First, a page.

A couple of weeks ago, I got an unexpected note from a radio producer in Phoenix. She wanted me to comment on the city’s local college basketball team, the Arizona State Sun Devils, whose fans had worked out a novel way to distract opponents at the free-throw line. “They put up a curtain,” she wrote, “and when an opposing team goes up to make a free throw they pull it back and hijinks ensue.” Did I think this ploy might work?
I did not, and said as much during my interview. But in the past few days, ASU’s “Curtain of Distraction” has been gaining credibility, and even some full-fledged quantitative nerds now argue that it works. For the first time in recent memory, the notion of “free-throw defense”—that a home team’s fans might rattle opposing players into missing shots—is being treated as something other than a quirky sideshow. Arizona State supporters say their method even helped them upset Arizona, their much higher-ranked rival in the Pac-12, on Feb. 7. But after looking at the data, I’m still a bit suspicious. Even if the curtain did work on the college level, it would never translate to the NBA.
First, a note about my qualifications, and why that radio producer chose to speak with me: In the tiny, undeveloped field of free-throw distractology, I may be among the nation’s leading experts. Ten years ago, I noticed that home-team fans at basketball games were taking the wrong approach to unnerving opposing free-throw shooters. The people sitting right behind the backboard would try to break a player’s concentration by waving noodles or banging ThunderStix together. From my student research into motor psychophysics, I knew that this random, uncoordinated motion could be easily ignored; to the players, it’s white noise. So I wrote an email to the Dallas Mavericks’ owner, Mark Cuban, and suggested that he have the Dallas fans wave their ThunderStix in unison. In theory, this could produce in free-throw shooters the illusion of drifting to one side, which might then elicit a compensatory movement as they shot the ball. Cuban liked my idea and for a few glorious games during the 2004–05 season, he put it to the test against the best basketball players in the world.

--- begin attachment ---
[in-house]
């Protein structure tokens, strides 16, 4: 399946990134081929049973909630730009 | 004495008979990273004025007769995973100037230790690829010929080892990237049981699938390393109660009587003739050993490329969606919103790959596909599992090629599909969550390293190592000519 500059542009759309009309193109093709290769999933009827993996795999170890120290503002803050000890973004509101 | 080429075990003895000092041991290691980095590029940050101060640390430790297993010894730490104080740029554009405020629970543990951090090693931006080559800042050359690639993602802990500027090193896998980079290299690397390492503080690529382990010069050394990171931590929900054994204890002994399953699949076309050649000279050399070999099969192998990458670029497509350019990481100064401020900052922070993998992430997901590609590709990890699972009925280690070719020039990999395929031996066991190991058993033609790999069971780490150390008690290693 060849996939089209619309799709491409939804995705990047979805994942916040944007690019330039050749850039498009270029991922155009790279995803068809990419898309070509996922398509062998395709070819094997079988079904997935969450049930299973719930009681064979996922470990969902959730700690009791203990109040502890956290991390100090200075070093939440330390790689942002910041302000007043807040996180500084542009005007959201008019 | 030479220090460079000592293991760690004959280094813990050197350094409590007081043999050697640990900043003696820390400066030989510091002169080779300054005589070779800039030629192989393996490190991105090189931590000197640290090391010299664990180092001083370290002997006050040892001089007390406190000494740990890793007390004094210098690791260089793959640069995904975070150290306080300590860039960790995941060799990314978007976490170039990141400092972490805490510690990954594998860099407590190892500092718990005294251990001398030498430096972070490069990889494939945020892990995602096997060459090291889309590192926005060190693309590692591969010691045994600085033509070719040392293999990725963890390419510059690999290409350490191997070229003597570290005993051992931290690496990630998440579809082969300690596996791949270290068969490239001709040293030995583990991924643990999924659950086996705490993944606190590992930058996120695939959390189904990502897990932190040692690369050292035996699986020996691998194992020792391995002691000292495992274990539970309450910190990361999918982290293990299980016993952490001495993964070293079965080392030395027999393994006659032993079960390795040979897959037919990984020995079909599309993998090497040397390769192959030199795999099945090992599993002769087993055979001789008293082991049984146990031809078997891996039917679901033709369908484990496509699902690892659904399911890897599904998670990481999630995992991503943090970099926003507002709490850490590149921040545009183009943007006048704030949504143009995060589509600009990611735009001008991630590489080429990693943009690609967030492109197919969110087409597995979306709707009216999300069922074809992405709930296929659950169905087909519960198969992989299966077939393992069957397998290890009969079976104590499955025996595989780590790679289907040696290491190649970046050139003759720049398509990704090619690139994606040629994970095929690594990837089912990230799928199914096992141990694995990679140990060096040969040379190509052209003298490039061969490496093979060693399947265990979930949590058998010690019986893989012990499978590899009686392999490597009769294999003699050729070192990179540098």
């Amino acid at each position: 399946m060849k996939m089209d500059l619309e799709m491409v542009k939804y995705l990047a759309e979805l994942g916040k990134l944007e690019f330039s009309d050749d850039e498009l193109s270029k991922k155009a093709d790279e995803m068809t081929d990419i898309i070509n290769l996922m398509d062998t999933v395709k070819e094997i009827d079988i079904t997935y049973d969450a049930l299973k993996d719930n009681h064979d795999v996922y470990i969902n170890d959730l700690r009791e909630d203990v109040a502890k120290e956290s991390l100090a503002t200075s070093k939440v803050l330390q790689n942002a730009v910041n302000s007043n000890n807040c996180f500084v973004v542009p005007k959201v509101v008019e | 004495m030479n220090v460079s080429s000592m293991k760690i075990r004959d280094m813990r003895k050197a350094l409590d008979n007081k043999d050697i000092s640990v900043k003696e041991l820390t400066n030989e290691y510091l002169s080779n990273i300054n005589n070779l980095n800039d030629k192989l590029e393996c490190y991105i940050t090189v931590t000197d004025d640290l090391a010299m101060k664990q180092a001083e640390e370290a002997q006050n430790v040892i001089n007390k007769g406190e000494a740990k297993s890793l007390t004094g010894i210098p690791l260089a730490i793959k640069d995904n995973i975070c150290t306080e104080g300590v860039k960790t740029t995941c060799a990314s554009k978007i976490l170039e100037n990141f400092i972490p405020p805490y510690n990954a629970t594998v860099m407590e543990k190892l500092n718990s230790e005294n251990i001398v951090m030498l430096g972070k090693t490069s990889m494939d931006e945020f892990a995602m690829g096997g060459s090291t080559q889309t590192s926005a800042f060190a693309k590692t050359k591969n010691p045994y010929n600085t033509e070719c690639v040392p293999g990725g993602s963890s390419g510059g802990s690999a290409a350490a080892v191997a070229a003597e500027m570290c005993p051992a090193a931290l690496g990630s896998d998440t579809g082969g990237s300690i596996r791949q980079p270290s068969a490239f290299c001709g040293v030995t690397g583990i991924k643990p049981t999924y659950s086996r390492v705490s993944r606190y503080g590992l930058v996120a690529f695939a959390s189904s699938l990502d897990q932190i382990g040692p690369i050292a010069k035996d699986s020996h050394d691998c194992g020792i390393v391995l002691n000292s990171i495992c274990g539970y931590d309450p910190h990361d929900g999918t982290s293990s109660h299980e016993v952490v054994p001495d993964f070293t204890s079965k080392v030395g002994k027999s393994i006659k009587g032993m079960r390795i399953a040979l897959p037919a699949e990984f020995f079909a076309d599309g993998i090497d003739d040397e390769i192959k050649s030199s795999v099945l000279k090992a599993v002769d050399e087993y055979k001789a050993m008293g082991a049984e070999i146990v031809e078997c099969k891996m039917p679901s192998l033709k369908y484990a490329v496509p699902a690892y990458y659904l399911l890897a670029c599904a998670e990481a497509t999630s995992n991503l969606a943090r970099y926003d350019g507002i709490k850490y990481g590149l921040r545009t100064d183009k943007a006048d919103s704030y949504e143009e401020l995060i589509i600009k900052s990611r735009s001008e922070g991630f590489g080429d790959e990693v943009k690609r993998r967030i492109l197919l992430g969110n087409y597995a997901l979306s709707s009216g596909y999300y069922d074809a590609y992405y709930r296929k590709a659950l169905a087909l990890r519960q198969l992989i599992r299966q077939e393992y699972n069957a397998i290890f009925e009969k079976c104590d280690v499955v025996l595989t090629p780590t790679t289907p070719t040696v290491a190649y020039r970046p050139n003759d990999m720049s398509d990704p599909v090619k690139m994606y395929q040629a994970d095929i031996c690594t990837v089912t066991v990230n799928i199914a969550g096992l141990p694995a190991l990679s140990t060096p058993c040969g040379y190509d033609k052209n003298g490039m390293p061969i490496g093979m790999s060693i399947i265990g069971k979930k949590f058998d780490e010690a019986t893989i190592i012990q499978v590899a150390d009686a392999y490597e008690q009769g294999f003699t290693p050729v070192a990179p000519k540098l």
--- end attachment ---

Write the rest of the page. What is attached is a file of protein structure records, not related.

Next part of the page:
In the end, the “coherent motion” tactic didn’t seem to work. Nor does anything else: When I compared all the NBA players’ aggregate free-throw percentages at home and on the road, they came out the same, down to a fraction of a percentage point. That suggests that no matter how the fans might try to sway opposing teams—with sticks, or horns, or signs, or funny semi-nude dances—nothing makes a difference. Pro athletes are unflappable.
But the fans of Arizona State think they’ve made a breakthrough. Instead of waving sticks, they drape a curtain on a frame of PVC pipes, then whip it open to announce surreal, disturbing skits: A pair of fans start making out while wearing unicorn heads and tutus, or they start twerking in their underwear and animal masks. The scenes are sometimes improvised, and sometimes planned ahead; they’re always strange and shocking. But were they effective?
It seemed unlikely until I saw an article on the front page of the New York Times by economist and sports-statistics wonk Justin Wolfers. The story has a graph showing how the free-throw rate of Arizona State’s opponents dropped once its fans introduced the Curtain of Distraction for the 2013–14 season. During the three years prior, visiting opponents made about 70 percent of their free throws; in the one and half seasons since, they’ve made just 61 percent.
Wolfers also found that Arizona State’s opponents had not gotten any worse against other teams, so this didn’t seem to be a matter of the school’s facing weaker competition. Also, visitors’ stats only seemed to be affected at the free-throw line; their field-goal percentage has not taken a hit since 2013. “Statistics can never fully prove a causal link,” wrote Wolfers, “but this case is pretty strong.”
Still, the numbers seemed a little odd. As Wolfers points out, opposing players only face the Curtain of Distraction during the second half, when they’re shooting on the basket in front of Arizona State’s rambunctious student fans. Indeed, he notes that opponents’ second-half free-throw rate dropped from 75 percent in the 2012–13 season to 60 percent in the games since then. Austin Tymins of the Harvard Sports Analysis Collective estimated that the visiting teams’ lowered accuracy—60.6 percent in the second half this season, versus 68.6 percent in the first—should result in a 1.41 points per game home advantage for ASU.
But the closer you look at these half-by-half breakdown numbers, the more they seem mysterious. Along with Slate’s Josh Levin, I reviewed the data from last year, the only full season so far during which Sun Devils fans worked the curtain. When we considered just those games, the effect disappeared (or even flipped): Opponents shot 58.9 percent in the first halves of games while visiting Arizona State during the 2013–14 season, and they improved to 60.1 percent in the second halves. When we combined all the games from that season with the current one, the net effect turned out positive but very small: Visiting teams do drop off in free-throw accuracy after halftime, but by only 1.3 percent.